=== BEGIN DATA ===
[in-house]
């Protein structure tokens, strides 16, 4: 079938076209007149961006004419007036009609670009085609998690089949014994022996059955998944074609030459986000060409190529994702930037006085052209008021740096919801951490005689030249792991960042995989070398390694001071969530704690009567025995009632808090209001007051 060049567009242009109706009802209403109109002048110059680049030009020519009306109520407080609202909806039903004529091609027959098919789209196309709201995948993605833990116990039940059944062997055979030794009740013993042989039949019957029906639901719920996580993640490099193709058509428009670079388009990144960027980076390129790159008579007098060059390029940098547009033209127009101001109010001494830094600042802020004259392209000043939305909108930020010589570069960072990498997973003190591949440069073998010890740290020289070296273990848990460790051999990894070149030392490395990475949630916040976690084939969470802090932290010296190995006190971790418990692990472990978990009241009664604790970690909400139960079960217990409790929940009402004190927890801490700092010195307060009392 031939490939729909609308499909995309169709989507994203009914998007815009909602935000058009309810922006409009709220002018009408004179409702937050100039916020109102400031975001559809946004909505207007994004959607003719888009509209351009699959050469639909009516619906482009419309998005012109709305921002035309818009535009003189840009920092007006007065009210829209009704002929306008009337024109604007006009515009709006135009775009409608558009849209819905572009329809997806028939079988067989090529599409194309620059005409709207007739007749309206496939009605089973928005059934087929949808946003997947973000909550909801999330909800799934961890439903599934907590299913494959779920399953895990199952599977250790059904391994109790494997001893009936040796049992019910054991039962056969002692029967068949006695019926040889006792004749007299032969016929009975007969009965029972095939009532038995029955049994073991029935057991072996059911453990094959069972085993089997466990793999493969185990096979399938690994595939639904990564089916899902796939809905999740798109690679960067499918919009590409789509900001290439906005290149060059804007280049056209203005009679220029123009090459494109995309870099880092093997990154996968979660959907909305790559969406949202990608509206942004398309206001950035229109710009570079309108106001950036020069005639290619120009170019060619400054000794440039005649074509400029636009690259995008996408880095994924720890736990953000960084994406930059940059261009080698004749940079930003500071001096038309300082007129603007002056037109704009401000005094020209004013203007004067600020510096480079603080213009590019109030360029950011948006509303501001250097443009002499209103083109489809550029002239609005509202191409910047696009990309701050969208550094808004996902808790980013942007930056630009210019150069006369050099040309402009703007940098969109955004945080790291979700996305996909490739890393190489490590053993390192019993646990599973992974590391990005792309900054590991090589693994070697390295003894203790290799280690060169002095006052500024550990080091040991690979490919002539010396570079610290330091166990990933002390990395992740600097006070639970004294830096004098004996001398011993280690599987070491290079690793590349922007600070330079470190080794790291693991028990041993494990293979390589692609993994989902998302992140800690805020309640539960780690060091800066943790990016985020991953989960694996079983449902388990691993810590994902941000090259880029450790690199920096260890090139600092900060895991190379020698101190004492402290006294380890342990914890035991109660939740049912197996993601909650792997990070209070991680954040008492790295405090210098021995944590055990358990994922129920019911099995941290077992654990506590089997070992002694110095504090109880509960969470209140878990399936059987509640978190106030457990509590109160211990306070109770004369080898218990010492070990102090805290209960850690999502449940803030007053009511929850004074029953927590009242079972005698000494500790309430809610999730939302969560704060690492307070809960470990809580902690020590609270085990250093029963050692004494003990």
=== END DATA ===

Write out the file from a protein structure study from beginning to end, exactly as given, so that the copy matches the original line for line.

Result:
[in-house]
């Protein structure tokens, strides 16, 4: 079938076209007149961006004419007036009609670009085609998690089949014994022996059955998944074609030459986000060409190529994702930037006085052209008021740096919801951490005689030249792991960042995989070398390694001071969530704690009567025995009632808090209001007051 060049567009242009109706009802209403109109002048110059680049030009020519009306109520407080609202909806039903004529091609027959098919789209196309709201995948993605833990116990039940059944062997055979030794009740013993042989039949019957029906639901719920996580993640490099193709058509428009670079388009990144960027980076390129790159008579007098060059390029940098547009033209127009101001109010001494830094600042802020004259392209000043939305909108930020010589570069960072990498997973003190591949440069073998010890740290020289070296273990848990460790051999990894070149030392490395990475949630916040976690084939969470802090932290010296190995006190971790418990692990472990978990009241009664604790970690909400139960079960217990409790929940009402004190927890801490700092010195307060009392 031939490939729909609308499909995309169709989507994203009914998007815009909602935000058009309810922006409009709220002018009408004179409702937050100039916020109102400031975001559809946004909505207007994004959607003719888009509209351009699959050469639909009516619906482009419309998005012109709305921002035309818009535009003189840009920092007006007065009210829209009704002929306008009337024109604007006009515009709006135009775009409608558009849209819905572009329809997806028939079988067989090529599409194309620059005409709207007739007749309206496939009605089973928005059934087929949808946003997947973000909550909801999330909800799934961890439903599934907590299913494959779920399953895990199952599977250790059904391994109790494997001893009936040796049992019910054991039962056969002692029967068949006695019926040889006792004749007299032969016929009975007969009965029972095939009532038995029955049994073991029935057991072996059911453990094959069972085993089997466990793999493969185990096979399938690994595939639904990564089916899902796939809905999740798109690679960067499918919009590409789509900001290439906005290149060059804007280049056209203005009679220029123009090459494109995309870099880092093997990154996968979660959907909305790559969406949202990608509206942004398309206001950035229109710009570079309108106001950036020069005639290619120009170019060619400054000794440039005649074509400029636009690259995008996408880095994924720890736990953000960084994406930059940059261009080698004749940079930003500071001096038309300082007129603007002056037109704009401000005094020209004013203007004067600020510096480079603080213009590019109030360029950011948006509303501001250097443009002499209103083109489809550029002239609005509202191409910047696009990309701050969208550094808004996902808790980013942007930056630009210019150069006369050099040309402009703007940098969109955004945080790291979700996305996909490739890393190489490590053993390192019993646990599973992974590391990005792309900054590991090589693994070697390295003894203790290799280690060169002095006052500024550990080091040991690979490919002539010396570079610290330091166990990933002390990395992740600097006070639970004294830096004098004996001398011993280690599987070491290079690793590349922007600070330079470190080794790291693991028990041993494990293979390589692609993994989902998302992140800690805020309640539960780690060091800066943790990016985020991953989960694996079983449902388990691993810590994902941000090259880029450790690199920096260890090139600092900060895991190379020698101190004492402290006294380890342990914890035991109660939740049912197996993601909650792997990070209070991680954040008492790295405090210098021995944590055990358990994922129920019911099995941290077992654990506590089997070992002694110095504090109880509960969470209140878990399936059987509640978190106030457990509590109160211990306070109770004369080898218990010492070990102090805290209960850690999502449940803030007053009511929850004074029953927590009242079972005698000494500790309430809610999730939302969560704060690492307070809960470990809580902690020590609270085990250093029963050692004494003990």